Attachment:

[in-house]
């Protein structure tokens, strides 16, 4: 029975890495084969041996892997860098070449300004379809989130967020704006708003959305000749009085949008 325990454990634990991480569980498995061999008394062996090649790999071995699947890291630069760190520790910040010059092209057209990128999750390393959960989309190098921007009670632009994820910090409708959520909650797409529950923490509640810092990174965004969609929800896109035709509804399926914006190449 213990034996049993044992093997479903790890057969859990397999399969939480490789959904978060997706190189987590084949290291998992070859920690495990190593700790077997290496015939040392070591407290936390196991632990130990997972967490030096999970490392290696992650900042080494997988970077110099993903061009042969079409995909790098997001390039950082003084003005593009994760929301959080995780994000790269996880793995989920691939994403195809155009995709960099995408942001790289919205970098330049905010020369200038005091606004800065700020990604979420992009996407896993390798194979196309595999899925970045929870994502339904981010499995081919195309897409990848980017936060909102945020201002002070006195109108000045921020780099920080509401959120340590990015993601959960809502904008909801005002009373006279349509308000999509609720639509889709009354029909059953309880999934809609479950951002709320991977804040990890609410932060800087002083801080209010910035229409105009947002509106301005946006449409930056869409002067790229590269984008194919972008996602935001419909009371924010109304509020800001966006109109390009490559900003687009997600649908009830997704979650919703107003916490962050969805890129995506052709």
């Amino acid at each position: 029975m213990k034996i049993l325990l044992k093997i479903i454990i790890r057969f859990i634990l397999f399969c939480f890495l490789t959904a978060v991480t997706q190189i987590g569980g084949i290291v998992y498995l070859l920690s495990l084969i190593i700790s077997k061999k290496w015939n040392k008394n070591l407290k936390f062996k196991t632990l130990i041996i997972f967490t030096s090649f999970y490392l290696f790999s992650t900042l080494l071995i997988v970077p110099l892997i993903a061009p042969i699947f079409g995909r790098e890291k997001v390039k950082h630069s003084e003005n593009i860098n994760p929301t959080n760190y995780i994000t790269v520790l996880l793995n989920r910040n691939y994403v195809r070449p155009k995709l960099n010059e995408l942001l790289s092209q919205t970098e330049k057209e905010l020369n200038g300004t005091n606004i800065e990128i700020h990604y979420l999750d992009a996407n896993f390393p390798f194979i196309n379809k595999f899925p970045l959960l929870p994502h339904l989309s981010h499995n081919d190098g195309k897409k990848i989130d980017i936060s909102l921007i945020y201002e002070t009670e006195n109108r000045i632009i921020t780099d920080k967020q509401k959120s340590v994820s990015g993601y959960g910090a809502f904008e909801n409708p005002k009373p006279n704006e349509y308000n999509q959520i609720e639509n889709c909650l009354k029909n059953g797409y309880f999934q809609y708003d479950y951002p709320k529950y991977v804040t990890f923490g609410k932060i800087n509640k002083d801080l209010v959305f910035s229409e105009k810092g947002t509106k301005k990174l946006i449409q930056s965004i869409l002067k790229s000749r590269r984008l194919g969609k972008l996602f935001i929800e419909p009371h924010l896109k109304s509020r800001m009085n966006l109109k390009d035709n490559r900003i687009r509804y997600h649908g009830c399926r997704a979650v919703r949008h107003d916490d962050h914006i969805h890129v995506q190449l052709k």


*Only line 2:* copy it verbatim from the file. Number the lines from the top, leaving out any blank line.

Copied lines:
């Protein structure tokens, strides 16, 4: 029975890495084969041996892997860098070449300004379809989130967020704006708003959305000749009085949008 325990454990634990991480569980498995061999008394062996090649790999071995699947890291630069760190520790910040010059092209057209990128999750390393959960989309190098921007009670632009994820910090409708959520909650797409529950923490509640810092990174965004969609929800896109035709509804399926914006190449 213990034996049993044992093997479903790890057969859990397999399969939480490789959904978060997706190189987590084949290291998992070859920690495990190593700790077997290496015939040392070591407290936390196991632990130990997972967490030096999970490392290696992650900042080494997988970077110099993903061009042969079409995909790098997001390039950082003084003005593009994760929301959080995780994000790269996880793995989920691939994403195809155009995709960099995408942001790289919205970098330049905010020369200038005091606004800065700020990604979420992009996407896993390798194979196309595999899925970045929870994502339904981010499995081919195309897409990848980017936060909102945020201002002070006195109108000045921020780099920080509401959120340590990015993601959960809502904008909801005002009373006279349509308000999509609720639509889709009354029909059953309880999934809609479950951002709320991977804040990890609410932060800087002083801080209010910035229409105009947002509106301005946006449409930056869409002067790229590269984008194919972008996602935001419909009371924010109304509020800001966006109109390009490559900003687009997600649908009830997704979650919703107003916490962050969805890129995506052709």